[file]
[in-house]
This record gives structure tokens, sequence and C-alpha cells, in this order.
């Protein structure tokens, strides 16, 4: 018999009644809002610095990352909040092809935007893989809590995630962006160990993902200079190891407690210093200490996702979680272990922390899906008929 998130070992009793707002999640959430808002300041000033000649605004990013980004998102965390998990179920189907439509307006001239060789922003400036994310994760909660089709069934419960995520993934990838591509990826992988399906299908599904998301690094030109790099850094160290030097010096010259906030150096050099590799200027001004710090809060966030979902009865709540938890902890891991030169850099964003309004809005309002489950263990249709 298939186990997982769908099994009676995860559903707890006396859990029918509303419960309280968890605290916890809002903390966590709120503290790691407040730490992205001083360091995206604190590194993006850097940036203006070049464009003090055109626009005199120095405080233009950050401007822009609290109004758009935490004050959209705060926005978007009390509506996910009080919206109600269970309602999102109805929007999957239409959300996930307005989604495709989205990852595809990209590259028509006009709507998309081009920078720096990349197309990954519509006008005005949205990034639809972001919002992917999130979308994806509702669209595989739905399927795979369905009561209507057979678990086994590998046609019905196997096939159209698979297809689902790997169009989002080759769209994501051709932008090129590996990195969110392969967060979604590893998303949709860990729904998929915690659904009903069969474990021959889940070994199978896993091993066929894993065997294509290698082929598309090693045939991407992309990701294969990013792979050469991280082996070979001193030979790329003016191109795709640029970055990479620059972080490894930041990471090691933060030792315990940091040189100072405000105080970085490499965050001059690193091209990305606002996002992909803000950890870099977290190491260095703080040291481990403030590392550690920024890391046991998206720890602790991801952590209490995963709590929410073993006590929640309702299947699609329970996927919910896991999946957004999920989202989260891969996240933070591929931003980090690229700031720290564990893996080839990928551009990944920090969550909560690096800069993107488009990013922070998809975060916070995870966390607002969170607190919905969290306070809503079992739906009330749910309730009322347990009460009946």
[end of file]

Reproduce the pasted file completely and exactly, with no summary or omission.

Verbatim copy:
[in-house]
This record gives structure tokens, sequence and C-alpha cells, in this order.
């Protein structure tokens, strides 16, 4: 018999009644809002610095990352909040092809935007893989809590995630962006160990993902200079190891407690210093200490996702979680272990922390899906008929 998130070992009793707002999640959430808002300041000033000649605004990013980004998102965390998990179920189907439509307006001239060789922003400036994310994760909660089709069934419960995520993934990838591509990826992988399906299908599904998301690094030109790099850094160290030097010096010259906030150096050099590799200027001004710090809060966030979902009865709540938890902890891991030169850099964003309004809005309002489950263990249709 298939186990997982769908099994009676995860559903707890006396859990029918509303419960309280968890605290916890809002903390966590709120503290790691407040730490992205001083360091995206604190590194993006850097940036203006070049464009003090055109626009005199120095405080233009950050401007822009609290109004758009935490004050959209705060926005978007009390509506996910009080919206109600269970309602999102109805929007999957239409959300996930307005989604495709989205990852595809990209590259028509006009709507998309081009920078720096990349197309990954519509006008005005949205990034639809972001919002992917999130979308994806509702669209595989739905399927795979369905009561209507057979678990086994590998046609019905196997096939159209698979297809689902790997169009989002080759769209994501051709932008090129590996990195969110392969967060979604590893998303949709860990729904998929915690659904009903069969474990021959889940070994199978896993091993066929894993065997294509290698082929598309090693045939991407992309990701294969990013792979050469991280082996070979001193030979790329003016191109795709640029970055990479620059972080490894930041990471090691933060030792315990940091040189100072405000105080970085490499965050001059690193091209990305606002996002992909803000950890870099977290190491260095703080040291481990403030590392550690920024890391046991998206720890602790991801952590209490995963709590929410073993006590929640309702299947699609329970996927919910896991999946957004999920989202989260891969996240933070591929931003980090690229700031720290564990893996080839990928551009990944920090969550909560690096800069993107488009990013922070998809975060916070995870966390607002969170607190919905969290306070809503079992739906009330749910309730009322347990009460009946």